Jones PR, Gawel R, Francis I, Waters EJ (2008) The influence of interactions between major white wine components on the aroma, flavour and texture of model white wine. Food Qual Prefer 19:596–607CrossRefGoogle Scholar
  74. 74.
    Kispal G, Steiner H, Court DA, Rolinski B, Lill R (1996) Mitochondrial and cytosolic branched-chain amino acid transaminases from yeast, homologs of the myc oncogene-regulated Eca39 protein. J Biol Chem 271:24458–24464PubMedCrossRefGoogle Scholar
  75. 75.
    Kotseridis Y, Baumes R (2000) Identification of impact odorants in Bordeaux red grape juice, in the commercial yeast used for its fermentation, and in the produced wine. J Agric Food Chem 48:400–406PubMedCrossRefGoogle Scholar
  76. 76.
    Lachenmeier D, Sohnius E-M (2008) The role of acetaldehyde outside ethanol metabolism in the carcinogenicity of alcoholic beverages: evidence from a large chemical survey. Food Chem Tox 46:2903–2911CrossRefGoogle Scholar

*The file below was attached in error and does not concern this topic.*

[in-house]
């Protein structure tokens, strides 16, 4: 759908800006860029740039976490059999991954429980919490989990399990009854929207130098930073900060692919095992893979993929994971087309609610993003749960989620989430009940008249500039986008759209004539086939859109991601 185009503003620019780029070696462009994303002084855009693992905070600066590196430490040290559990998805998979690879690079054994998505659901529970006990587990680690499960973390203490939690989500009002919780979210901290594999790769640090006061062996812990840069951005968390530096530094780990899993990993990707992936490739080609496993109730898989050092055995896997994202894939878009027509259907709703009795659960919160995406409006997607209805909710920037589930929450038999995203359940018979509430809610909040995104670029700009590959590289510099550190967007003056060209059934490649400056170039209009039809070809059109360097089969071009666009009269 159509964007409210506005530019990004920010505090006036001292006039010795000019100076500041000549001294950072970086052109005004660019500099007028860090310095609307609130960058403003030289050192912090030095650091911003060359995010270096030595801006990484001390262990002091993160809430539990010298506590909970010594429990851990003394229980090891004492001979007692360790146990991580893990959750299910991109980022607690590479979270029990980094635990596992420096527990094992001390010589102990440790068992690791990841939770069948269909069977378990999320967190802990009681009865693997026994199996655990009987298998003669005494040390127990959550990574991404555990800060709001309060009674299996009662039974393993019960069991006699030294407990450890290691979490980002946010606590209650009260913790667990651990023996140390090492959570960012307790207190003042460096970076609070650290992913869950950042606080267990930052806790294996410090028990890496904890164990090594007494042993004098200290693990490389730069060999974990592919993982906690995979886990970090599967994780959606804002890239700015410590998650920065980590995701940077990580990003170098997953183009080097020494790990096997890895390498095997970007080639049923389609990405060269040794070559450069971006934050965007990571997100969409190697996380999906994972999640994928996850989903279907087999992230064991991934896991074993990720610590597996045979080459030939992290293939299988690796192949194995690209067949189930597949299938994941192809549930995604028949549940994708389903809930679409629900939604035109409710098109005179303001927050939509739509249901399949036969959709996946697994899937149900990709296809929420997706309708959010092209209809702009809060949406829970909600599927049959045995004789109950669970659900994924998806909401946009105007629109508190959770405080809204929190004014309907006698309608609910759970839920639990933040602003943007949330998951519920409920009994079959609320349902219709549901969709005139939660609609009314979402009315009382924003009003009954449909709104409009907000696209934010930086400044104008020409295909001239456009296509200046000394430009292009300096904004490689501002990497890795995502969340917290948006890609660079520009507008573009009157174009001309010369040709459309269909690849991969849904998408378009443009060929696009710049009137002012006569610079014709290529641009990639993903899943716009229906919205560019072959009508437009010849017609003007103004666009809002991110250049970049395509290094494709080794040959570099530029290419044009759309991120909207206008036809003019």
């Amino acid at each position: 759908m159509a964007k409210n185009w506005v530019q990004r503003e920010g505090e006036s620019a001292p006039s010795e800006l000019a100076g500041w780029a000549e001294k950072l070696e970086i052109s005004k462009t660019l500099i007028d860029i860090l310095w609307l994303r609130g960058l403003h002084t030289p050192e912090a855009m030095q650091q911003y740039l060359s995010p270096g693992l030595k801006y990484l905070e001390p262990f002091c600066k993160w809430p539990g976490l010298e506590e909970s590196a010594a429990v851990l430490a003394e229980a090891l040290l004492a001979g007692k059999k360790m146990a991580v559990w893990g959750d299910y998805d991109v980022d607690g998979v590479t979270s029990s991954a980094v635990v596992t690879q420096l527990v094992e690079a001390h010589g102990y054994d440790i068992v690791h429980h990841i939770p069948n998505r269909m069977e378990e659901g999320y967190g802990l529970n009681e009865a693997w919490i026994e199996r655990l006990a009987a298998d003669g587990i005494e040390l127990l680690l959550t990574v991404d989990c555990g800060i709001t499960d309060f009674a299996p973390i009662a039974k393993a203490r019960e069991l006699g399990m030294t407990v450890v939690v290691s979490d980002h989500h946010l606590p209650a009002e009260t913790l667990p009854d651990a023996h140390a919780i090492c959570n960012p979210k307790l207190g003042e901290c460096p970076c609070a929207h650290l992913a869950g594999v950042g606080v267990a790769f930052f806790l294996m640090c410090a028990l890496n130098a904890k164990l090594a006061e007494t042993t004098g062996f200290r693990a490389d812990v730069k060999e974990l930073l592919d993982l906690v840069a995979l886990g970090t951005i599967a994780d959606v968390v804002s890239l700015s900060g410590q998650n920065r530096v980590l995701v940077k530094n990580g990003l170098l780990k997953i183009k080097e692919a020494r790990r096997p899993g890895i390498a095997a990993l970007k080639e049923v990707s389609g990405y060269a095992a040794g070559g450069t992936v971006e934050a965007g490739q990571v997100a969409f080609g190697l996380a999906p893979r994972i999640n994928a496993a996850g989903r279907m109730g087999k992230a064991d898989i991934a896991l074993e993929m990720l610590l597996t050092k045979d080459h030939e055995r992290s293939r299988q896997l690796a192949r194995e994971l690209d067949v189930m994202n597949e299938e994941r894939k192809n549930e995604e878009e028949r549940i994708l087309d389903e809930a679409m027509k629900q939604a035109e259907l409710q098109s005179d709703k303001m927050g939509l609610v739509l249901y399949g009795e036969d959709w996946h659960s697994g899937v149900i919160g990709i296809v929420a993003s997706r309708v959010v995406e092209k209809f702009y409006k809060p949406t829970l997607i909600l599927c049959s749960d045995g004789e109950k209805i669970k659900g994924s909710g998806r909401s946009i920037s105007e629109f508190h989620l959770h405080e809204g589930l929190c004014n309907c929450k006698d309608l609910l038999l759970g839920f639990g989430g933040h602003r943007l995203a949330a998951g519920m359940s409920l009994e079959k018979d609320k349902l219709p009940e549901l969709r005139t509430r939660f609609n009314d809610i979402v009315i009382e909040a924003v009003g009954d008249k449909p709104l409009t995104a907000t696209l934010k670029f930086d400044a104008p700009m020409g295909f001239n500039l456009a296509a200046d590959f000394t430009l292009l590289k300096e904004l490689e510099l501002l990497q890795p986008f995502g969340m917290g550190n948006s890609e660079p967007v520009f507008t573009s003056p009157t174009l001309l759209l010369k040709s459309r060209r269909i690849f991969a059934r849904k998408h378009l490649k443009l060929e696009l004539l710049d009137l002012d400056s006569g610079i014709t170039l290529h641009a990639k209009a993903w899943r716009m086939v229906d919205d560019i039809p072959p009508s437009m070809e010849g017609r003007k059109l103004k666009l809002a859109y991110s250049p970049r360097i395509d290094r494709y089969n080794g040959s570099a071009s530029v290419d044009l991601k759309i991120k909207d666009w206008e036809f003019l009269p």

77. 77.
    Lambrechts MG, Pretorius IS (2000) Yeast and its importance to wine aroma. S Afr J Enol Vitic 21:97–129Google Scholar
  78. 78.
    Lambropoulus I, Roussis I (2007) Inhibition of the decrease of volatile esters and terpenes during storage of a white wine and a model wine medium by caffeic acid and gallic acid. Food Res Int 40:176–181CrossRefGoogle Scholar
  79. 79.
    Le Berre E, Atanasova B, Langlois D, Etievant P, Thomas-Danguin T (2007) Impact of ethanol on the perception of wine odorant mixtures. Food Qual Prefer 18:901–908CrossRefGoogle Scholar
  80. 80.
    Lee S-J, Rathbone D, Asimont S, Adden R, Ebeler S (2004) Dynamic changes in ester formation during Chardonnay juice fermentations with different yeast inoculation and initial Brix conditions. Am J Enol Vitic 55:346–354Google Scholar
  81. 81.
    Leffingwell J, Leffingwell D (1991) GRAS flavor chemicals—detection thresholds. Perf Flav 16:2–19Google Scholar
  82. 82.
    Lilly M, Bauer FF, Styger G, Lambrechts MG, Pretorius IS (2006) The effect of increased branched-chain amino acid transaminase activity in yeast on the production of higher alcohols and on the flavour profiles of wine and distillates. FEMS Yeast Res 6:726–743PubMedCrossRefGoogle Scholar
  83. 83.
    Lilly M, Lambrechts MG, Pretorius IS (2000) Effect of increased yeast alcohol acetyltransferase activity on flavor profiles of wine and distillates. Appl Environ Microbiol 66:744–753PubMedCrossRefGoogle Scholar
  84. 84.